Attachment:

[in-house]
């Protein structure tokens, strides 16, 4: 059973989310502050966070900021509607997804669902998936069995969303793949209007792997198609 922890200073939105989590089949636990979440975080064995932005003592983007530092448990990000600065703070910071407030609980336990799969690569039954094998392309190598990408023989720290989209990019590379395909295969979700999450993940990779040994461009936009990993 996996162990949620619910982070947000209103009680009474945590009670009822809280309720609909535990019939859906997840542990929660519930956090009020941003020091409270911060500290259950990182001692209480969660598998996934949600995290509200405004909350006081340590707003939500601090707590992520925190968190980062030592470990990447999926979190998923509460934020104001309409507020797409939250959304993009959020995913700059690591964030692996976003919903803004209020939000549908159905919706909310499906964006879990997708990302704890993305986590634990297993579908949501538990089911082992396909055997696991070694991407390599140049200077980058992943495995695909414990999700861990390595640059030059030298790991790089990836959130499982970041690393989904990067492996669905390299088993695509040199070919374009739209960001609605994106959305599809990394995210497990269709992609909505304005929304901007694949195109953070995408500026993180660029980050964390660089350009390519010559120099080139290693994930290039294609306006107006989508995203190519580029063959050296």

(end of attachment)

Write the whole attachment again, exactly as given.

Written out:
[in-house]
């Protein structure tokens, strides 16, 4: 059973989310502050966070900021509607997804669902998936069995969303793949209007792997198609 922890200073939105989590089949636990979440975080064995932005003592983007530092448990990000600065703070910071407030609980336990799969690569039954094998392309190598990408023989720290989209990019590379395909295969979700999450993940990779040994461009936009990993 996996162990949620619910982070947000209103009680009474945590009670009822809280309720609909535990019939859906997840542990929660519930956090009020941003020091409270911060500290259950990182001692209480969660598998996934949600995290509200405004909350006081340590707003939500601090707590992520925190968190980062030592470990990447999926979190998923509460934020104001309409507020797409939250959304993009959020995913700059690591964030692996976003919903803004209020939000549908159905919706909310499906964006879990997708990302704890993305986590634990297993579908949501538990089911082992396909055997696991070694991407390599140049200077980058992943495995695909414990999700861990390595640059030059030298790991790089990836959130499982970041690393989904990067492996669905390299088993695509040199070919374009739209960001609605994106959305599809990394995210497990269709992609909505304005929304901007694949195109953070995408500026993180660029980050964390660089350009390519010559120099080139290693994930290039294609306006107006989508995203190519580029063959050296």